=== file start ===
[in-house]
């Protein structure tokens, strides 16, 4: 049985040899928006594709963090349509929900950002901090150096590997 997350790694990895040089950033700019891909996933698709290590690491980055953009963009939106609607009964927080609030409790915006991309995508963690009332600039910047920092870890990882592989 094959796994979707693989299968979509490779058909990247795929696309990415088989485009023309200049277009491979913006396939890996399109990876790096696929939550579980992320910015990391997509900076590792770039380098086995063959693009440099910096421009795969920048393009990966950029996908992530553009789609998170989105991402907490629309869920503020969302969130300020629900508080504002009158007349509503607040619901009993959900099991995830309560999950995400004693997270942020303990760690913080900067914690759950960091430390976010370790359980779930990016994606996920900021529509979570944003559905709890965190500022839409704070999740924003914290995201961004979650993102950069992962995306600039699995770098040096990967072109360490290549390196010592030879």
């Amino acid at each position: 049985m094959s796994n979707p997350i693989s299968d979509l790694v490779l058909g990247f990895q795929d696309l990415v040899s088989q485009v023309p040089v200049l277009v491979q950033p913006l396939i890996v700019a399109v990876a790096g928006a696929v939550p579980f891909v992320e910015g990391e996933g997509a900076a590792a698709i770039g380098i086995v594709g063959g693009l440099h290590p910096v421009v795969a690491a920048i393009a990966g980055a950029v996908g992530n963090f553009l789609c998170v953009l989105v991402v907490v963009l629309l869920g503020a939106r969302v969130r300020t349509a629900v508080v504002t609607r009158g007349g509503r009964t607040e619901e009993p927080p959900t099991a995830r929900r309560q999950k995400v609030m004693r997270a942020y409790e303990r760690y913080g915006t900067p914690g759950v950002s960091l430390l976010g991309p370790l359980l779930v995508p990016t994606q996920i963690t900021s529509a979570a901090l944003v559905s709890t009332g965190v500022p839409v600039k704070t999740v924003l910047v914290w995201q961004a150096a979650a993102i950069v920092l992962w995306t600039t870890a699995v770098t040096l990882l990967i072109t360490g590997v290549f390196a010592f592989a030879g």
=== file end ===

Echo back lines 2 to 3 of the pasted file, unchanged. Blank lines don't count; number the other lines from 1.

């Protein structure tokens, strides 16, 4: 049985040899928006594709963090349509929900950002901090150096590997 997350790694990895040089950033700019891909996933698709290590690491980055953009963009939106609607009964927080609030409790915006991309995508963690009332600039910047920092870890990882592989 094959796994979707693989299968979509490779058909990247795929696309990415088989485009023309200049277009491979913006396939890996399109990876790096696929939550579980992320910015990391997509900076590792770039380098086995063959693009440099910096421009795969920048393009990966950029996908992530553009789609998170989105991402907490629309869920503020969302969130300020629900508080504002009158007349509503607040619901009993959900099991995830309560999950995400004693997270942020303990760690913080900067914690759950960091430390976010370790359980779930990016994606996920900021529509979570944003559905709890965190500022839409704070999740924003914290995201961004979650993102950069992962995306600039699995770098040096990967072109360490290549390196010592030879």
């Amino acid at each position: 049985m094959s796994n979707p997350i693989s299968d979509l790694v490779l058909g990247f990895q795929d696309l990415v040899s088989q485009v023309p040089v200049l277009v491979q950033p913006l396939i890996v700019a399109v990876a790096g928006a696929v939550p579980f891909v992320e910015g990391e996933g997509a900076a590792a698709i770039g380098i086995v594709g063959g693009l440099h290590p910096v421009v795969a690491a920048i393009a990966g980055a950029v996908g992530n963090f553009l789609c998170v953009l989105v991402v907490v963009l629309l869920g503020a939106r969302v969130r300020t349509a629900v508080v504002t609607r009158g007349g509503r009964t607040e619901e009993p927080p959900t099991a995830r929900r309560q999950k995400v609030m004693r997270a942020y409790e303990r760690y913080g915006t900067p914690g759950v950002s960091l430390l976010g991309p370790l359980l779930v995508p990016t994606q996920i963690t900021s529509a979570a901090l944003v559905s709890t009332g965190v500022p839409v600039k704070t999740v924003l910047v914290w995201q961004a150096a979650a993102i950069v920092l992962w995306t600039t870890a699995v770098t040096l990882l990967i072109t360490g590997v290549f390196a010592f592989a030879g």